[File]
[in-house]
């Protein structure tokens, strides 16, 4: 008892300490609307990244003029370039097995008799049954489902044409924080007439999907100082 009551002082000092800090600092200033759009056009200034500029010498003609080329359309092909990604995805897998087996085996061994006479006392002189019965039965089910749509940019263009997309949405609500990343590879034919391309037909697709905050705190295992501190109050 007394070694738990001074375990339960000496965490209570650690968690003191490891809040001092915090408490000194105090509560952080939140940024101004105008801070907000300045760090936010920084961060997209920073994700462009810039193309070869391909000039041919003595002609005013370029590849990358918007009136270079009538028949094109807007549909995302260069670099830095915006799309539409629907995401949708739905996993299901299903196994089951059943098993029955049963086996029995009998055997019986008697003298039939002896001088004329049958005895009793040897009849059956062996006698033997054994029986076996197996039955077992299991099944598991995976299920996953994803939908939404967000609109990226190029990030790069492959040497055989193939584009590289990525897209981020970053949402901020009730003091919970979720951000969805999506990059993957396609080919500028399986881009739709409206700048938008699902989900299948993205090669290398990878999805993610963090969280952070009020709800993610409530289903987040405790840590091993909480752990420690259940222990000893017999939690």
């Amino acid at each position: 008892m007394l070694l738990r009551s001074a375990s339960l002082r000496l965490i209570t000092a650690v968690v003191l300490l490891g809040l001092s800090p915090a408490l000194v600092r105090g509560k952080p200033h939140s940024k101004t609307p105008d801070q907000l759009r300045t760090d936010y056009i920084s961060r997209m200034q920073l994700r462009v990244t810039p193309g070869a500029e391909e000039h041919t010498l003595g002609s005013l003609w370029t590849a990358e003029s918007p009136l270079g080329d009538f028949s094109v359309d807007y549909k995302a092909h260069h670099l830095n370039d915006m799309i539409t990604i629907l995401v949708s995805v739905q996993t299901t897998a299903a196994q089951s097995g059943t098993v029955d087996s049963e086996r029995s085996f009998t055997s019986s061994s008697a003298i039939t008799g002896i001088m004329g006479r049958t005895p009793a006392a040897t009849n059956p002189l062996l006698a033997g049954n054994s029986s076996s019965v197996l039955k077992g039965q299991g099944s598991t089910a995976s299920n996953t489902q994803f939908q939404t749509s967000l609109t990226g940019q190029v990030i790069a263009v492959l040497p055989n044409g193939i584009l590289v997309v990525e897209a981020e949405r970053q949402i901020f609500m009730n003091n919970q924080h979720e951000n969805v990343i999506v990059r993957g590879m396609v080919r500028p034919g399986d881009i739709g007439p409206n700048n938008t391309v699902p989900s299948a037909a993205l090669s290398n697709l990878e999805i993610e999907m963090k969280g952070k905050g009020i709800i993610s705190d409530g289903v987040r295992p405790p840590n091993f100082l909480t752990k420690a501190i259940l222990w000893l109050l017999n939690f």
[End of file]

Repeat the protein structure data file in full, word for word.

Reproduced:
[in-house]
């Protein structure tokens, strides 16, 4: 008892300490609307990244003029370039097995008799049954489902044409924080007439999907100082 009551002082000092800090600092200033759009056009200034500029010498003609080329359309092909990604995805897998087996085996061994006479006392002189019965039965089910749509940019263009997309949405609500990343590879034919391309037909697709905050705190295992501190109050 007394070694738990001074375990339960000496965490209570650690968690003191490891809040001092915090408490000194105090509560952080939140940024101004105008801070907000300045760090936010920084961060997209920073994700462009810039193309070869391909000039041919003595002609005013370029590849990358918007009136270079009538028949094109807007549909995302260069670099830095915006799309539409629907995401949708739905996993299901299903196994089951059943098993029955049963086996029995009998055997019986008697003298039939002896001088004329049958005895009793040897009849059956062996006698033997054994029986076996197996039955077992299991099944598991995976299920996953994803939908939404967000609109990226190029990030790069492959040497055989193939584009590289990525897209981020970053949402901020009730003091919970979720951000969805999506990059993957396609080919500028399986881009739709409206700048938008699902989900299948993205090669290398990878999805993610963090969280952070009020709800993610409530289903987040405790840590091993909480752990420690259940222990000893017999939690």
């Amino acid at each position: 008892m007394l070694l738990r009551s001074a375990s339960l002082r000496l965490i209570t000092a650690v968690v003191l300490l490891g809040l001092s800090p915090a408490l000194v600092r105090g509560k952080p200033h939140s940024k101004t609307p105008d801070q907000l759009r300045t760090d936010y056009i920084s961060r997209m200034q920073l994700r462009v990244t810039p193309g070869a500029e391909e000039h041919t010498l003595g002609s005013l003609w370029t590849a990358e003029s918007p009136l270079g080329d009538f028949s094109v359309d807007y549909k995302a092909h260069h670099l830095n370039d915006m799309i539409t990604i629907l995401v949708s995805v739905q996993t299901t897998a299903a196994q089951s097995g059943t098993v029955d087996s049963e086996r029995s085996f009998t055997s019986s061994s008697a003298i039939t008799g002896i001088m004329g006479r049958t005895p009793a006392a040897t009849n059956p002189l062996l006698a033997g049954n054994s029986s076996s019965v197996l039955k077992g039965q299991g099944s598991t089910a995976s299920n996953t489902q994803f939908q939404t749509s967000l609109t990226g940019q190029v990030i790069a263009v492959l040497p055989n044409g193939i584009l590289v997309v990525e897209a981020e949405r970053q949402i901020f609500m009730n003091n919970q924080h979720e951000n969805v990343i999506v990059r993957g590879m396609v080919r500028p034919g399986d881009i739709g007439p409206n700048n938008t391309v699902p989900s299948a037909a993205l090669s290398n697709l990878e999805i993610e999907m963090k969280g952070k905050g009020i709800i993610s705190d409530g289903v987040r295992p405790p840590n091993f100082l909480t752990k420690a501190i259940l222990w000893l109050l017999n939690f």